3 min read

The MERGE Stack

The MERGE Stack


Since the rise of new client-side frameworks such as Angular, React and many others. A lot of code gets written and executed on the client-side. Resulting in a decreased performance, bad SEO, increased bandwidth and many other issues. On the contrary side, client-side applications also have stronger points such as an improved UX flow, faster transitions and others. The question that we have to ask ourselves here, is how we are able to keep the advantages, and eliminate the disadvantages. Resulting in the rise of Universal Javascript applications and the creation of the MERGE Stack.

These Universal Javascript applications 1 combine the power of Server Side and Client Side rendering to create applications that can run in servers, browsers and mobile devices. To improve SEO, initial load performance and many others.

The MERGE stack now offers a set of languages, tools and frameworks that allow the developer to get started with developing Universal Javascript applications in a short period of time, without the need of researching the best tools to use and combine.

It exists out of cutting edge technology such as MySQL, Express, React and GraphQL. Allowing for applications to be written in a modular way, and keeping the bandwidth requirements as optimal as possible.


  • MySQL: Database engine used to store our data, this can easily be interchanged with any other relational database engine such as Postgres, MSSQL, Oracle SQL, …
  • Express: Web application framework used to route GraphQL requests and apply authorization
  • React: A Javascript library for building user interfaces
  • GraphQL: A query language for your API, decreasing the bandwidth utilized and replacing REST calls
  • Next.js: A framework that implements Server Side rendering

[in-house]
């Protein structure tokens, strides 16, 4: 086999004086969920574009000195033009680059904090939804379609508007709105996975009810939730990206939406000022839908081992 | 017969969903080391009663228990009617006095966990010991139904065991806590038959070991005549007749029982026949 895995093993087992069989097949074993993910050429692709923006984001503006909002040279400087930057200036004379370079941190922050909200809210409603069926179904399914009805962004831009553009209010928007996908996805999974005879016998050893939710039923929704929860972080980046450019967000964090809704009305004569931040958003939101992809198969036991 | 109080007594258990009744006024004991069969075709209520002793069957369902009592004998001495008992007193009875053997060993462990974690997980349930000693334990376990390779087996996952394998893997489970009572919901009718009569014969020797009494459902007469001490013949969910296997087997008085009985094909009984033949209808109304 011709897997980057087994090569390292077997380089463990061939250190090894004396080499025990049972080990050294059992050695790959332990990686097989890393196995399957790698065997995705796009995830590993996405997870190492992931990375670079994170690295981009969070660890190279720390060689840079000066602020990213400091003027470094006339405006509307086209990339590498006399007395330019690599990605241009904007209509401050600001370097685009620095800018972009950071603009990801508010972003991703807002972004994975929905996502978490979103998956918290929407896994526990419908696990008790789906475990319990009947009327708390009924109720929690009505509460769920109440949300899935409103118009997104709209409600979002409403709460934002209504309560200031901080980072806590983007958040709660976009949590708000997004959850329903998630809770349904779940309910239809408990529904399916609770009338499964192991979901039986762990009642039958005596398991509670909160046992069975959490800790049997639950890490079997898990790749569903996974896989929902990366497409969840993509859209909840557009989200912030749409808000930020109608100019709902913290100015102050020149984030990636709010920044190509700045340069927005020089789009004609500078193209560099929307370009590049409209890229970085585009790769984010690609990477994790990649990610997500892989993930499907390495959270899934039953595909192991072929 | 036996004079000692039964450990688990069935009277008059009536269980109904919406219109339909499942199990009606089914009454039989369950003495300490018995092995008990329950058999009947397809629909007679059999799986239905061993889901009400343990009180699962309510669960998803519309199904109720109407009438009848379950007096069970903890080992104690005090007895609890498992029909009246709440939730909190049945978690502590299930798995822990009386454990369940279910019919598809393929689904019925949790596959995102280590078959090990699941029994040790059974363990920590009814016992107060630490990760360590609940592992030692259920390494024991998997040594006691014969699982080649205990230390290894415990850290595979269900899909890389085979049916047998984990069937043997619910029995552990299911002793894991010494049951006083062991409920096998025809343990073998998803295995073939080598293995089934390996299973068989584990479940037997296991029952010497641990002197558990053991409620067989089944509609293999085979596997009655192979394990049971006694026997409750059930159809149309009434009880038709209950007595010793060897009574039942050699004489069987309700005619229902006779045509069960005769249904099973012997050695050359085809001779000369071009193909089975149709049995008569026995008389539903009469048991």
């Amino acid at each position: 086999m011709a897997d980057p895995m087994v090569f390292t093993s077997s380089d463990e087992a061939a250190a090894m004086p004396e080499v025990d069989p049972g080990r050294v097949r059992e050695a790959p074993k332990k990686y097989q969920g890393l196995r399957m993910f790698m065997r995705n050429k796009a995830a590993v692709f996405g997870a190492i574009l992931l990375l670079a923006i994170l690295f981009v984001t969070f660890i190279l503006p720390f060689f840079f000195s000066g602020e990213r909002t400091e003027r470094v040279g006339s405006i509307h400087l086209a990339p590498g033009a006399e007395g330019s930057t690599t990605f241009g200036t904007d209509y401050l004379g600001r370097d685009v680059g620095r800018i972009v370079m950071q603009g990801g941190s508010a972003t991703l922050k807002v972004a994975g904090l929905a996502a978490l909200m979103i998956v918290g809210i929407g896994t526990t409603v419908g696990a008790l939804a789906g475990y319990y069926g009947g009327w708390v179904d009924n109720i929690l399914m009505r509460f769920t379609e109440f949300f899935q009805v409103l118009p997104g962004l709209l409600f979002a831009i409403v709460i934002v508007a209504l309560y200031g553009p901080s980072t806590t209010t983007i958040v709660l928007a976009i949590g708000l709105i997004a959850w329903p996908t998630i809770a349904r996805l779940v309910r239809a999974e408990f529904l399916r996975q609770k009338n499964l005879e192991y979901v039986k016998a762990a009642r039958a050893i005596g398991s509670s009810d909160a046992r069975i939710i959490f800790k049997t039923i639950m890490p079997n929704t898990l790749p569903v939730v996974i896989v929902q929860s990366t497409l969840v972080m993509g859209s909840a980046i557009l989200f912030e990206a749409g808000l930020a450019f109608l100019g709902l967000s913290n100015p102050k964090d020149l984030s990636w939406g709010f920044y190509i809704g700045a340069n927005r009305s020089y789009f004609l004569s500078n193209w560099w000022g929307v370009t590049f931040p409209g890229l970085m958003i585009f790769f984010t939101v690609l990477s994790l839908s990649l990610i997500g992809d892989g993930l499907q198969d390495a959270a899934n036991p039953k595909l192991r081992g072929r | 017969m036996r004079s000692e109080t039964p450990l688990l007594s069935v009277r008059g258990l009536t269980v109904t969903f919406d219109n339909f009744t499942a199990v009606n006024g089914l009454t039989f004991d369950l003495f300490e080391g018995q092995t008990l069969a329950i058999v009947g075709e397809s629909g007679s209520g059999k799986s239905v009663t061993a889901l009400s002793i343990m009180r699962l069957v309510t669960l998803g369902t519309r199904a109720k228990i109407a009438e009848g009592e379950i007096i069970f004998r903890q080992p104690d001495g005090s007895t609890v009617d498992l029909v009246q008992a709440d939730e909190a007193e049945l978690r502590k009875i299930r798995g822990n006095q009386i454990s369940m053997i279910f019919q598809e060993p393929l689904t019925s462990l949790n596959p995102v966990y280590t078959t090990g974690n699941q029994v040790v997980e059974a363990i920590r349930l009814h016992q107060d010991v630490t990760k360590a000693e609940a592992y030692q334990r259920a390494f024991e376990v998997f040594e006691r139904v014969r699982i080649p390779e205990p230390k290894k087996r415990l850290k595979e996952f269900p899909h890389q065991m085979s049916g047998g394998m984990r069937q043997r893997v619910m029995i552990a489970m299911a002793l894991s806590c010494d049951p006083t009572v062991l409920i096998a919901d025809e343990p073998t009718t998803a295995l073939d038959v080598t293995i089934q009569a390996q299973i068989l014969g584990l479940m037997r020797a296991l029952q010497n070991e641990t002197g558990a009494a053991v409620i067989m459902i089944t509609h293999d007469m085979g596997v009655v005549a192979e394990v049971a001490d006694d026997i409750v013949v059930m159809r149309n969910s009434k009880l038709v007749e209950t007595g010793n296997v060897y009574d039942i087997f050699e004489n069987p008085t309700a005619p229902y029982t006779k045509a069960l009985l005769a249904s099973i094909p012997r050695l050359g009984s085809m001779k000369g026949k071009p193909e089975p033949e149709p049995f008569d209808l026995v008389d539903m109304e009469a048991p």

• Apollo Client: A easy to use client to connect the UI to our GraphQL server.


The setup of the MERGE stack can be done manually through the cloning of the components listed above. It is however more trivial to create a clone of this repository and work from there. Once this repository is cloned, the client and the server can both be installed and configured as listed below.

Note: Make sure that enough memory is available for the build process of the client (1Gb recommended). You can also use swap through the following commands
sudo fallocate -l 1G /swapfile
sudo chmod 600 /swapfile
sudo mkswap /swapfile
sudo swapon /swapfile
sudo cp /etc/fstab /etc/fstab.bak
echo '/swapfile none swap sw 0 0' | sudo tee -a /etc/fstab


cd client/
npm install # or yarn
npm run dev # or yarn run dev


cd server/
npm install # or yarn
npm install -g sequelize-cli # Installation of the Database Manager
npm install mysql # Install the MySQL connector, or see http://docs.sequelizejs.com/en/v3/docs/getting-started/ for more)
sequelize db:migrate # Create the initial database schema, to adapt these configs, see: server/config/config.js
npm run dev # or yarn run dev

Feature Solutions


Authentication in Universal Javascript applications can be a complex implementation, due to the use of both Server Side rendering and Client Side rendering. Because of this, we need to authenticate the user on the server on the first request, and also on the client.

To accomplish this, we are able to authenticate the user through a token based system, and store this token in a cookie. Once this is done, we are then able to forward this cookie to the server side, which is able to read and process the authentication.

For the client side, we can just read this token, and add it as a Authorization: Bearer <token> header, as described in the OAuth 2 token flow (https://tools.ietf.org/html/rfc6749#section-4.1).

The server can now lookup this token and add the user to the request for easy usage.

Note that the choice was made to process the user in a middleware layer, to make this user easily available in the further layers of our application.